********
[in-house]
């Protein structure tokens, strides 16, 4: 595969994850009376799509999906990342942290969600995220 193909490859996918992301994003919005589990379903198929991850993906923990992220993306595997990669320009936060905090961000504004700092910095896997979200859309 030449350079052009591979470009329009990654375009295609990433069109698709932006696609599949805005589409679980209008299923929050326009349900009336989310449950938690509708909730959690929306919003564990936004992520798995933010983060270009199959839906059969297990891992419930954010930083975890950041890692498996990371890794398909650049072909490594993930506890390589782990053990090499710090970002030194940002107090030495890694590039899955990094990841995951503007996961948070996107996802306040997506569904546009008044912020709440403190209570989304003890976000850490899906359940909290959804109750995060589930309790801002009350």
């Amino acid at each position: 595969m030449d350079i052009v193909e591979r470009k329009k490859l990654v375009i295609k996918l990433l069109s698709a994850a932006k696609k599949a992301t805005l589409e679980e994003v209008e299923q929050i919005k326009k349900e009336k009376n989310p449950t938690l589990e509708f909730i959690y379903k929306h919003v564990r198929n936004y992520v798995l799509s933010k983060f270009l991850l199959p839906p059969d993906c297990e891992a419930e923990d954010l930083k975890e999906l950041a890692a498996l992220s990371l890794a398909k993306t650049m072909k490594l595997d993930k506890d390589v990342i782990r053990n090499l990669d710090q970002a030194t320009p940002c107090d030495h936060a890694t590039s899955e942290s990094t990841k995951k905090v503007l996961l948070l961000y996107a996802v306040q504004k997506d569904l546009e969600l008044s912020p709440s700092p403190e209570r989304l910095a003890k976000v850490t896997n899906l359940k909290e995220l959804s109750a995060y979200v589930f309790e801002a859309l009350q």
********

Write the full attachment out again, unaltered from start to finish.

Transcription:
[in-house]
């Protein structure tokens, strides 16, 4: 595969994850009376799509999906990342942290969600995220 193909490859996918992301994003919005589990379903198929991850993906923990992220993306595997990669320009936060905090961000504004700092910095896997979200859309 030449350079052009591979470009329009990654375009295609990433069109698709932006696609599949805005589409679980209008299923929050326009349900009336989310449950938690509708909730959690929306919003564990936004992520798995933010983060270009199959839906059969297990891992419930954010930083975890950041890692498996990371890794398909650049072909490594993930506890390589782990053990090499710090970002030194940002107090030495890694590039899955990094990841995951503007996961948070996107996802306040997506569904546009008044912020709440403190209570989304003890976000850490899906359940909290959804109750995060589930309790801002009350």
């Amino acid at each position: 595969m030449d350079i052009v193909e591979r470009k329009k490859l990654v375009i295609k996918l990433l069109s698709a994850a932006k696609k599949a992301t805005l589409e679980e994003v209008e299923q929050i919005k326009k349900e009336k009376n989310p449950t938690l589990e509708f909730i959690y379903k929306h919003v564990r198929n936004y992520v798995l799509s933010k983060f270009l991850l199959p839906p059969d993906c297990e891992a419930e923990d954010l930083k975890e999906l950041a890692a498996l992220s990371l890794a398909k993306t650049m072909k490594l595997d993930k506890d390589v990342i782990r053990n090499l990669d710090q970002a030194t320009p940002c107090d030495h936060a890694t590039s899955e942290s990094t990841k995951k905090v503007l996961l948070l961000y996107a996802v306040q504004k997506d569904l546009e969600l008044s912020p709440s700092p403190e209570r989304l910095a003890k976000v850490t896997n899906l359940k909290e995220l959804s109750a995060y979200v589930f309790e801002a859309l009350q």